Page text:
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|The gate lodge under construction in 1896.||The gate lodge as it appears today.|
|Here you see the ramble, esplanade, and site of the main house under construction in late 1891 or early 1892.||Workers toil on the base of the huge retaining wall that will eventually hold the bowling green circa 1891.|
|The house rises rapidly in the flurry of construction during 1894 and 1895. This photo shows the roofline starting to take shape March 10th 1894.||After years of construction the carefully selected furniture is placed by George himself. This is the Louis 16th room, one of 32 guest bedrooms.|
|Here is a 1940s photo of the tapestry gallery.||Incomparable library. This room contains 10,000 volumes. Due to the walnut for the paneling arriving late and green the space was not finished until 1896.|
|A view to the North taken around 1940.||Another 1940s view this time showing the breakfast room. The leather walls and family portraits provide a fine setting for the circa 1860 dining table.|
|The main banquet hall 72 feet long, 42 feet wide, and 70 feet high!||In the late 1940s and early 1950s John Cecil lived above the billiard room. So this room was remade as a den for him to enjoy after tours ended. Here is a view of the billiard room in that role. One wonders where the custom made 2,500 pound tables went?|
|The village had its own hospital named after George's cousin. Charles Barker who died at Biltmore in 1896.||The western facade of the home with the lagoon in the foreground. The lagoon was completed in 1898 at a cost of over $250,000.|
|The gardeners cottage was the first building completed on site in the fall of 1892. You can see the walls of the main house rising in what would become George's private den in the background.||The walled garden under construction circa 1892.|
|The arbor under construction.||The pergola finished, with George's saint braynard Cedric in the foreground on the right.|
|A view of the home looking towards the entrance tower.||A photograph of the entrance tower circa 1900.|
|A shaded bench on the bowling green circa 1895.||The tea house showing the sun shades which are gone today.|
|The collecting tank for the estates water supply. This huge tank is above the house thus water after passing through several sand filters entered the home with enough pressure to reach the 4th floor. Today the estate is on Asheville city water, however the original system does work and could be turned on again if needed.||The northern side of the esplanade circa 1900.|
|Buckspring lodge, George's hunting lodge on Pisgah mountain. This rustic lodge built in 1900 was demolished in 1960.||647 5th avenue New York. This home one of two was built by George Vanderbilt across the street from his block long mansion. Called the marble twins Cartia is the owner of the remaining building now. Each Christmas they wrap the entire structure with a giant Christmas bow.|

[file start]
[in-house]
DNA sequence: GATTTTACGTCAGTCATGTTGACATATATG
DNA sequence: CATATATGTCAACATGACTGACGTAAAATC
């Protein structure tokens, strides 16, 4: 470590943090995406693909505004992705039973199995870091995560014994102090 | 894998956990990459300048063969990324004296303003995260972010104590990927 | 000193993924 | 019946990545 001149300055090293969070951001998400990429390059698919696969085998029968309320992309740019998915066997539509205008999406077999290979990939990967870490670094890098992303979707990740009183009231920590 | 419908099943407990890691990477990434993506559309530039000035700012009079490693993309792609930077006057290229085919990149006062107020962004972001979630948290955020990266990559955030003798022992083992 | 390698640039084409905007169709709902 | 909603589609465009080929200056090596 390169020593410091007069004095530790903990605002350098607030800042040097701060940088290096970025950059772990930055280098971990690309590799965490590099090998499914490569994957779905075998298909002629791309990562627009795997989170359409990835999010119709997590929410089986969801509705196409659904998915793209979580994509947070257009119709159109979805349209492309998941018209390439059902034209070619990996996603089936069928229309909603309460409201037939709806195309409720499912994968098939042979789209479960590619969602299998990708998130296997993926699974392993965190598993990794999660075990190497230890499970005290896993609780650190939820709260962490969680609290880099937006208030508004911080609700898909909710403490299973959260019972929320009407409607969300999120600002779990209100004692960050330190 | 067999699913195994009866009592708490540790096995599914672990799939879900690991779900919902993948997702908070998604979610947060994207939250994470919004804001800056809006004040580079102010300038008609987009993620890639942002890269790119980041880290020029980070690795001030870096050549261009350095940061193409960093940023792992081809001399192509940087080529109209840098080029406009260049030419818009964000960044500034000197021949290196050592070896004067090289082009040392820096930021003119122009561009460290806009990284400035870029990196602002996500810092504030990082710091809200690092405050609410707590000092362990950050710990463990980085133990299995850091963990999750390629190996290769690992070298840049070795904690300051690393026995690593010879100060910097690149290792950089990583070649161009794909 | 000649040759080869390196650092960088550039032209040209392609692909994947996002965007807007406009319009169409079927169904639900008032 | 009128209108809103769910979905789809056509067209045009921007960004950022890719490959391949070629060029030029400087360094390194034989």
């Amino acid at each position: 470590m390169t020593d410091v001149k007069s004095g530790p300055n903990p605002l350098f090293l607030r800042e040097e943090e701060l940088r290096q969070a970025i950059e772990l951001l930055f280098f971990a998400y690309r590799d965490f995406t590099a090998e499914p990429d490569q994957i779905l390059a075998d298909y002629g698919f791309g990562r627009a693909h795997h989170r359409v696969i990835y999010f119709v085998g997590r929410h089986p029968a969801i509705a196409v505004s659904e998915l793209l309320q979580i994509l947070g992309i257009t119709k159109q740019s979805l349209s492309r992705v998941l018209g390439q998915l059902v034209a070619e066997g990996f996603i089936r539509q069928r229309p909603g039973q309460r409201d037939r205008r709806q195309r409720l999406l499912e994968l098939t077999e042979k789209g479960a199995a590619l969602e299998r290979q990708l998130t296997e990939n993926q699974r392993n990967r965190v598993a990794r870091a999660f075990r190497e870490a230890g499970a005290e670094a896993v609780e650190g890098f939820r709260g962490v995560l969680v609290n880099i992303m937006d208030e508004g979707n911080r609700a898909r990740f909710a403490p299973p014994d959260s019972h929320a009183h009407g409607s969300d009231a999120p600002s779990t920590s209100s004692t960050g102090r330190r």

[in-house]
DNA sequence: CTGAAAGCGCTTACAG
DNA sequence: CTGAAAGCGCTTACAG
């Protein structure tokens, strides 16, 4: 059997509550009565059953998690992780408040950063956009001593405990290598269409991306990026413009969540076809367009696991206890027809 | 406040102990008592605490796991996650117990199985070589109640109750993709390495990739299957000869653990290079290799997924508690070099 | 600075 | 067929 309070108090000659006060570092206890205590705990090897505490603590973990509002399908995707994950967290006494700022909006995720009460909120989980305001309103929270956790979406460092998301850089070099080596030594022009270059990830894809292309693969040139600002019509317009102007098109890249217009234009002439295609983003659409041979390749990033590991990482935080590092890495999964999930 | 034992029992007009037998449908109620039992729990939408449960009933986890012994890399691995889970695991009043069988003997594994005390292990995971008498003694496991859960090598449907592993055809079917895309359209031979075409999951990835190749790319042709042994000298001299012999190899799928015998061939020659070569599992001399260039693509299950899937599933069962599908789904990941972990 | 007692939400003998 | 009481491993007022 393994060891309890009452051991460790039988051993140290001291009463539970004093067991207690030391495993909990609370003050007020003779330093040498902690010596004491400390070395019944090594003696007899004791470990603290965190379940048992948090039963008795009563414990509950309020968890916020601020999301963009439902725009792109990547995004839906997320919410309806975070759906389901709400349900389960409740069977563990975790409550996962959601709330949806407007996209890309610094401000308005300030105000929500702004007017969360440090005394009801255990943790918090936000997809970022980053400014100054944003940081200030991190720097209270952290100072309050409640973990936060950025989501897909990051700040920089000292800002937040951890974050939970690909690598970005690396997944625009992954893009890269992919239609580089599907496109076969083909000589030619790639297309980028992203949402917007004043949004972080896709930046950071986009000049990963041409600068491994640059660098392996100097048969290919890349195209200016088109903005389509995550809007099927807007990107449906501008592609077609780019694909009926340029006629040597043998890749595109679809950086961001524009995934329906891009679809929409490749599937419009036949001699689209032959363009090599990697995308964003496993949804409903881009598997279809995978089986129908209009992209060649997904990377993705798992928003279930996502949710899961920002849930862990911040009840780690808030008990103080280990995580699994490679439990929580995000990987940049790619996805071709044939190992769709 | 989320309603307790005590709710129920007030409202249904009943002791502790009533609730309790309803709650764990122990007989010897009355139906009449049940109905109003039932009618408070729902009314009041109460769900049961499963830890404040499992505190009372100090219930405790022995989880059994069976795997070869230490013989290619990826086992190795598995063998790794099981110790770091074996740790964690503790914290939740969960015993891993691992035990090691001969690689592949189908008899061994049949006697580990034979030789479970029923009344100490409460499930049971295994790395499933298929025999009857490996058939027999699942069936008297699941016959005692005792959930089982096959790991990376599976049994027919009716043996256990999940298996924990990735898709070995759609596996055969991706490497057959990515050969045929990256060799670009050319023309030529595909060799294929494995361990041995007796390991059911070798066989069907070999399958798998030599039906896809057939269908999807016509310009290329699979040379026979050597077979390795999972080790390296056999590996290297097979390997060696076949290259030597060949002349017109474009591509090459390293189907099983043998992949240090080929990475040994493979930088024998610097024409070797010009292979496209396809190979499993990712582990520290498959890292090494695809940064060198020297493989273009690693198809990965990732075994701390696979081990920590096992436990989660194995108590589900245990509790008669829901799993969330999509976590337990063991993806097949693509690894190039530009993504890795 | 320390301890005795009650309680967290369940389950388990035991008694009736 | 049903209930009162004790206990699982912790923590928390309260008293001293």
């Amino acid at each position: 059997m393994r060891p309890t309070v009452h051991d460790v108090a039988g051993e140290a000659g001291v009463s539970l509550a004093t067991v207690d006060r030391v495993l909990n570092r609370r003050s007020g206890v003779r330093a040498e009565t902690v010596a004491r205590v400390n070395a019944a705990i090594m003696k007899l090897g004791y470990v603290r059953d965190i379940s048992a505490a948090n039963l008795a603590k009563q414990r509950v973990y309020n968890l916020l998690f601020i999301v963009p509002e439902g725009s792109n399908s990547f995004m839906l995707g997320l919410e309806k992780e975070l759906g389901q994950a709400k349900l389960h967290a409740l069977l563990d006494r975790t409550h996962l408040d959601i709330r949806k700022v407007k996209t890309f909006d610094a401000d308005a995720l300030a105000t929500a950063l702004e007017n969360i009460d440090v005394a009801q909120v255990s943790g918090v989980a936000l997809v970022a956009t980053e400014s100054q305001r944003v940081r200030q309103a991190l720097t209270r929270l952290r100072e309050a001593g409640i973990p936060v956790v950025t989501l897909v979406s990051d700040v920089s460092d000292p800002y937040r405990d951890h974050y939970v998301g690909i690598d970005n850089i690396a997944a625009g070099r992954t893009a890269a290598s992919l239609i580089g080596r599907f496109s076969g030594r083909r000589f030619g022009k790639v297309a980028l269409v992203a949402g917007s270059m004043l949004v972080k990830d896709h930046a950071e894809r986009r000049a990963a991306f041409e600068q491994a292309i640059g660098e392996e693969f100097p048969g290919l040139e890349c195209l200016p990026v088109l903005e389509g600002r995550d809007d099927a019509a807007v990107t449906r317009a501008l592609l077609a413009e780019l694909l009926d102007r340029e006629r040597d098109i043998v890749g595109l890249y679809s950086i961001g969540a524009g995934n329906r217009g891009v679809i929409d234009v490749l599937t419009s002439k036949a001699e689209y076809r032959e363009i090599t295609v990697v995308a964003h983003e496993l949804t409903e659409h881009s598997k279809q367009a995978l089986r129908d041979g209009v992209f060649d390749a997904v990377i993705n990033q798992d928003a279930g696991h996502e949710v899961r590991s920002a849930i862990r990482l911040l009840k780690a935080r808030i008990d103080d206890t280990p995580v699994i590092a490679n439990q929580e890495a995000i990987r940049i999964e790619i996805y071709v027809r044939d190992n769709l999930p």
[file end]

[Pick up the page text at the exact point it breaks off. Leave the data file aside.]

|Brick farm completed in 1898, was the center of the estate farming operations.||Part of the Brick farm as it is today. Currently this facility is slated for restoration.|
|All Souls Episcopal church. This amazing cathedral is seat for the Western North Carolina diocese. This church was completed in 1896.||The walled garden as it appears today.|
|The bachelors quarters over the stables. It was here that George spent his first nights in the home since the paneling in his master bedroom was not completed until 1896.||Looking over the kitchen courtyard you can see 2 additions to the home. The slate covered stair case and hallway were added using leftover roofing slate in 1897. The wooden addition 2 floors up to the right is a sun room added in the 1920s (The window unit air conditioner might help you find the room). This sun room is currently slated for removal in keeping with the concept of maintaining the home in its 1895 configuration.|
|The hand hammered French copper roof ridge. You can see the alternating acorns and intertwined "G V". Acorns were part of the Vanderbilt family heraldic device. All the raised lettering and acorn work was original gold leafed. You can still see traces of this gold work on the roof top tour today.||Your author standing by one of two 13th century life size Italian marble lions that guard the entrance to the home.|
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Some photos on this page are to be credited to the Library of Congress, Prints and Photographs Division and have been published by permission. All other images are the authors collection.
Copyright 2002 by Brian Hawley. All materials published here are from the Brian Hawley collection unless otherwise noted. This site and its related contents are published strictly for educational purposes. Do not steal the images from this site for your own web projects! If you ask nicely I will be glad to share images as long as proper credit is given.